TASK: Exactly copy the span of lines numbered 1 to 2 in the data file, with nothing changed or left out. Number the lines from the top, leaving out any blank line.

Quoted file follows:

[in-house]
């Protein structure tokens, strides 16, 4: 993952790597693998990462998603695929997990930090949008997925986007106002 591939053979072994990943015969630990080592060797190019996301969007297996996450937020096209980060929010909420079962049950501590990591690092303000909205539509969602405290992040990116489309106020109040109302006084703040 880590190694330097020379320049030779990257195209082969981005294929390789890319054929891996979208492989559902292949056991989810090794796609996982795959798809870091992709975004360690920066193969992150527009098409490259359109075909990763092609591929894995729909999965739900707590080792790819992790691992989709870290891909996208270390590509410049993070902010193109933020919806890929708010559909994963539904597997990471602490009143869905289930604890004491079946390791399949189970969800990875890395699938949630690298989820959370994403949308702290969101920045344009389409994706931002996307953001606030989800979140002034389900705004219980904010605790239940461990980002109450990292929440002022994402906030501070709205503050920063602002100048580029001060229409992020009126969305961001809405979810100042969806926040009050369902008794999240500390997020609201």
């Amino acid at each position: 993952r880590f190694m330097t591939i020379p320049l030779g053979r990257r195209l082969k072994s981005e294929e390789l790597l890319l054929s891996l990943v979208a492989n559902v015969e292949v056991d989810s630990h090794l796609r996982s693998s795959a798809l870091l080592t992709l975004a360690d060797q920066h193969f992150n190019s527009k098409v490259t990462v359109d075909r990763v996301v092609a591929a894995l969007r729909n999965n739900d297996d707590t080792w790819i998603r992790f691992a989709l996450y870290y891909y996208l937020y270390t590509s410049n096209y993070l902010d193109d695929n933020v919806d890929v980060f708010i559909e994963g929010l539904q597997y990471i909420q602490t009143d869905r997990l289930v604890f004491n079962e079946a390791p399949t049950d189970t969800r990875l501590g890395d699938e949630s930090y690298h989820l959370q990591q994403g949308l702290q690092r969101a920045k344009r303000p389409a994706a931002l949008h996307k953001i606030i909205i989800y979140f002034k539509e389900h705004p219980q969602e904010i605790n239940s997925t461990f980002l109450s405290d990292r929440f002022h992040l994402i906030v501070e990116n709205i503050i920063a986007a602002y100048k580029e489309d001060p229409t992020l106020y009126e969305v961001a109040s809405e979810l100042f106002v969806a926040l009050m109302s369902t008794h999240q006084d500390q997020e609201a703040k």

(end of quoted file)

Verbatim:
[in-house]
């Protein structure tokens, strides 16, 4: 993952790597693998990462998603695929997990930090949008997925986007106002 591939053979072994990943015969630990080592060797190019996301969007297996996450937020096209980060929010909420079962049950501590990591690092303000909205539509969602405290992040990116489309106020109040109302006084703040 880590190694330097020379320049030779990257195209082969981005294929390789890319054929891996979208492989559902292949056991989810090794796609996982795959798809870091992709975004360690920066193969992150527009098409490259359109075909990763092609591929894995729909999965739900707590080792790819992790691992989709870290891909996208270390590509410049993070902010193109933020919806890929708010559909994963539904597997990471602490009143869905289930604890004491079946390791399949189970969800990875890395699938949630690298989820959370994403949308702290969101920045344009389409994706931002996307953001606030989800979140002034389900705004219980904010605790239940461990980002109450990292929440002022994402906030501070709205503050920063602002100048580029001060229409992020009126969305961001809405979810100042969806926040009050369902008794999240500390997020609201």